On That Jony Ive Piece You’ve Already Read

This piece deserves all the attention it’s been getting this week. It’s full of amazing bits of prose like:

Ive’s career sometimes suggests the movements of a man who, engrossed in a furrowed, deferential conversation, somehow backs onto a throne.

and:

I asked Jeff Williams, the senior vice-president, if the Apple Watch seemed more purely Ive’s than previous company products. After a silence of twenty-five seconds, during which Apple made fifty thousand dollars in profit, he said, “Yes.”

And this part resonates with me a lot. We do need more people who care about what they do.

We were in the fast lane of I-280, in squinting low sunshine. When I asked for examples of design carelessness, Ive cranked the conversation back to Apple. He has the discipline to avoid most indiscretions, but not always the facility to disguise the effort. “At the risk of sounding terribly sentimental, I do think one of the things that just compel us is that we have this sense that, in some way, by caring, we’re actually serving humanity,” he said. “People might think it’s a stupid belief, but it’s a goal—it’s a contribution that we can hope we can make, in some small way, to culture.”

Read it here {new yorker}.

A Short Story

I do this every time. I buy way too many groceries at Trader Joe’s and struggle the whole way home.

“Getting salad stuff at tjs want anything else??” I texted my girlfriend from 30th Street Station on my way home from work.

“Smart water. And strawberries.”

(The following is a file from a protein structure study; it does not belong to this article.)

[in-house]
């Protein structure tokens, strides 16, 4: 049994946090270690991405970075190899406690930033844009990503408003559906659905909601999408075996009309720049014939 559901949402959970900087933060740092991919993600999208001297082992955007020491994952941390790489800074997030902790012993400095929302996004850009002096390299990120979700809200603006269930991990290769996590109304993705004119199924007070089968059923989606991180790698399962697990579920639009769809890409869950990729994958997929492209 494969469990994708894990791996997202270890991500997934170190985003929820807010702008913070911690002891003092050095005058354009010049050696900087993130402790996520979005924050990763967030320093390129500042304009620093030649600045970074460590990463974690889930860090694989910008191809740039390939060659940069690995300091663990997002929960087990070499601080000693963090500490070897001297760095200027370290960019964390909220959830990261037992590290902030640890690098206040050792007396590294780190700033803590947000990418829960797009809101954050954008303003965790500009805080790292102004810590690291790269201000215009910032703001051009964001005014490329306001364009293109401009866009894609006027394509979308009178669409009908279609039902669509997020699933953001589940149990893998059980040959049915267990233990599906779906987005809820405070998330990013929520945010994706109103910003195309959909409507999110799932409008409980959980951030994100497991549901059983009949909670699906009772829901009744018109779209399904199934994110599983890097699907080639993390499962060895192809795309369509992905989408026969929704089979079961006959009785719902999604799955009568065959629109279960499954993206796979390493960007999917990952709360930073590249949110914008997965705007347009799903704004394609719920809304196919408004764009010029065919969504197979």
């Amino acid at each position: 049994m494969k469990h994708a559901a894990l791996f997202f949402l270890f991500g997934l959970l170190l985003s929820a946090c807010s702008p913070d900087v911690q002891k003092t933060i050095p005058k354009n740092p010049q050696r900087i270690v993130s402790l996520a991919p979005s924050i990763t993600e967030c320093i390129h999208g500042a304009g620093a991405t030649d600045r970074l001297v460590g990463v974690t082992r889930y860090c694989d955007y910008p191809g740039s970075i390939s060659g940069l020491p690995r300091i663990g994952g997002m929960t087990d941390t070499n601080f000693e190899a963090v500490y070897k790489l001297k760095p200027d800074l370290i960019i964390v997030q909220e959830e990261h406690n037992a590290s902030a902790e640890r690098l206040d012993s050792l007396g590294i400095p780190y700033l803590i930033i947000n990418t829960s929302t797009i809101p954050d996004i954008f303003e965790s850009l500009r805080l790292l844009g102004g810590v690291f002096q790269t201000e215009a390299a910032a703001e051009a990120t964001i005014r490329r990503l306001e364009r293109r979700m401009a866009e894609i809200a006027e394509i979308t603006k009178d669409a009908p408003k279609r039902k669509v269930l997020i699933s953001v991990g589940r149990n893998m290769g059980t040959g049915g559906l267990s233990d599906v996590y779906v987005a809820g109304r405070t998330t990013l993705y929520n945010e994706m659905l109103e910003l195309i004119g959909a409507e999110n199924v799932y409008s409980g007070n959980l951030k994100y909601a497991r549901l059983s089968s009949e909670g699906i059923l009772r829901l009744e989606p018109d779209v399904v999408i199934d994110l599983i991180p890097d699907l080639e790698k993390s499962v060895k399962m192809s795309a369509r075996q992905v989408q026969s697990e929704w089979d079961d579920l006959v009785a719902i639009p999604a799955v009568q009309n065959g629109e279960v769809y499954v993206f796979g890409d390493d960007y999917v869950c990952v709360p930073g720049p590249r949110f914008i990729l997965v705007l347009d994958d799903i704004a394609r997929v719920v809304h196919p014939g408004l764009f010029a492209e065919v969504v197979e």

It’s only a half mile. But when you’re carrying an empty stainless steel coffee Thermos, 15″ MacBook Air, 2 cans of chickpeas, 12 ounces of almonds, 3 apples, 2 bananas, 2 jars of marinara sauce, Smart Water for the girlfriend, a block of Parmesan cheese, and a respectable assortment of produce—it feels like a lot.

I struck up a conversation with the checkout girl. Part since I once had that same job, ringing up annoyed twentysomethings for an hour, and part because I was in an outgoing mood. And part because she was kind of cute.

We chatted about the usual stuff as I placed things into my beige canvas bag and she ran a green box of frozen veggie burgers past the sparkly red barcode beam. We discussed the quality of our days with the obligatory lack of depth; debated the amount of calories in a box of Sublime Ice Cream Sandwiches; and avoided talking about the weather, a testament to our conversational aptitude.

Now regretting my Smart Water generosity and the two jars of marinara sauce, I grabbed a brown paper bag and tossed in a few things from the conveyor belt. Better to be balanced with two bags for the walk home, I figured. I’m not sure she saw me grab the extra bag.

When the receipt cut itself free from the tiny roll of paper, A., Mandy said with what I presume was earnest sincerity, “thanks for remembering to bring your own bag.” She then placed a yellow no. 2 pencil and little pink raffle ticket on the wooden counter. “You know what to do with this, I’m sure.”

I scribbled my first name and phone number on the ticket and grabbed the canvas bag,—then—while avoiding eye contact—the paper bag. I dropped the raffle ticket in the wood box with the little window on the front, wondering when she noticed I had taken the extra non-reusable bag, and if she was regretting any of her decisions.